Please read this important statement from the Fertility Society of Australia, regarding fertility treatments during the Coronavirus pandemic. Based on their recommendations, we are continuing to operate as usual, with various precautions in place to minimise risk to patients and our team.

Statement of the Covid-19 FSA Response Committee (19 March 2020)

COVID-19 was declared a pandemic on 11 March 2020 by the WHO.

Background

COVID-19 is a respiratory illness caused by a novel strain of coronavirus, the Severe Acute Respiratory Syndrome (SARS)-CoV-2. This virus is considered to be genetically related to the virus that caused the 2003 SARS outbreak and the first cases of COVID-19 were reported in December 2019 in the city of Wuhan, Hubei Province, China. Common signs of COVID-19 include respiratory symptoms, fever, cough, shortness of breath and breathing difficulties. In more severe cases, infection can cause pneumonia, severe acute respiratory syndrome, kidney failure and even death. Primary transmission is believed to occur through respiratory droplets from coughing and sneezing and contagion requires close proximity (less than 6 feet distance) between individuals[1]. The role of asymptomatic or pre-symptomatic viral shedding in transmission is not fully understood[2,3]. The incubation period for COVID-19 is 3 to 7 days but can be as long as 2 weeks from infection to symptoms[4].

The SARS-CoV-2 virus has spread rapidly across the globe and on 18th of March 2020, the World Health Organization reported 191,127 cases and 7807 deaths from COVID-19, worldwide[5]. The Department of Health of the Australian Government reported 454 confirmed COVID-19 cases and 5 deaths as a result of the disease until the 18th of March 2020.

For up to date information on the status of COVID-19 in Australia please refer to the Federal Health website: https://www.health.gov.au/news/health-alerts/novel-coronavirus-2019-ncov-health-alert#current-status.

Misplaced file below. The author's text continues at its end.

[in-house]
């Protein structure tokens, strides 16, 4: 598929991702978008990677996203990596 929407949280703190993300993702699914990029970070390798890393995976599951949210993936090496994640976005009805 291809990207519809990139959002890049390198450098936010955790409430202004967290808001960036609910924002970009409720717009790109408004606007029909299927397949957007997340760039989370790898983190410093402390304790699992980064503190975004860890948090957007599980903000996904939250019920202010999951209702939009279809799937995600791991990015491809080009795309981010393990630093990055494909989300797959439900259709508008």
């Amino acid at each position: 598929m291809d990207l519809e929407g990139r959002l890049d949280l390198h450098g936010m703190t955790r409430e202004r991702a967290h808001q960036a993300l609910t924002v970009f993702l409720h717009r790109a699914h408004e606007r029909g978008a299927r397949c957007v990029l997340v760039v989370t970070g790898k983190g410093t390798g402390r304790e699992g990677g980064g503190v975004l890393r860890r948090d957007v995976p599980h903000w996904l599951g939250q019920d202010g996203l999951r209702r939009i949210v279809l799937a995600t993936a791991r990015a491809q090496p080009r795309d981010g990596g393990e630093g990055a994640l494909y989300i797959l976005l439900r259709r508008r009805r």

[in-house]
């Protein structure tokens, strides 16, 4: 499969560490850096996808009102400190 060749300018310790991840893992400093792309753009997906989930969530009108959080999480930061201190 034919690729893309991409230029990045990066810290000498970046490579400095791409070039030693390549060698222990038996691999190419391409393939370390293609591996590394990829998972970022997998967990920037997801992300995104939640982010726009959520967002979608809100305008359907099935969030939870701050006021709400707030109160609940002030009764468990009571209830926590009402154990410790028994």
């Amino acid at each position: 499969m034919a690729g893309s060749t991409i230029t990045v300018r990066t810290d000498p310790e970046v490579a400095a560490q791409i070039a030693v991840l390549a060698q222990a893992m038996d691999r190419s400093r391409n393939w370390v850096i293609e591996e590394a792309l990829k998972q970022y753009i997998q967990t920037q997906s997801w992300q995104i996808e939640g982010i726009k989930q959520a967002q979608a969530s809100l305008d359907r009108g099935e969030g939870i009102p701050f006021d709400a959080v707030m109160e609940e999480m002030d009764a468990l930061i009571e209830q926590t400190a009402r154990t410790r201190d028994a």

For up to date information on the status of COVID-19 in New Zealand please refer to the following website: https://www.health.govt.nz/our-work/diseases-and-conditions/covid-19-novel-coronavirus.

More information about the virus, its transmission and epidemiology, as well as the pathophysiology and clinical management of COVID-19 can be found at the following links:

Australia and New Zealand, like so many other countries, is currently facing an epidemic of unprecedented scale which poses significant challenges on the health sector, including the provision of care to individuals who are trying to conceive or preserve their fertility. The Fertility Society of Australia (FSA), recognising the importance of providing its members and the public with appropriate and timely guidance on best practices in reproductive care, has established the COVID-19 FSA Response Committee. This Committee is comprised of experts in the field who have been tasked to regularly review the available literature and make evidence-based recommendations. Given the rapidly evolving knowledge in the field and in line with national response to the COVID-19 crisis, these recommendations will be revised as necessary.

With these recommendations, the FSA aims to provide its members (which include clinicians, scientists, nurses and counsellors) and the public evidence-based guidance that prioritises the needs and safety of patients and all staff involved in the provision of fertility care and is in line with the Australian Health Sector Emergency Response Plan for Novel Coronavirus (COVID-19). This plan calls for a proportionate response on the basis of the ethical framework agreed by the Australian Health Protection Principal Committee (AHPPC). This framework outlines the values that need to be taken into account during such a response, such as equity (providing care in an equitable manner), individual liberty, privacy and confidentiality, proportionality, protection of the public, provision of care, reciprocity, stewardship and trust.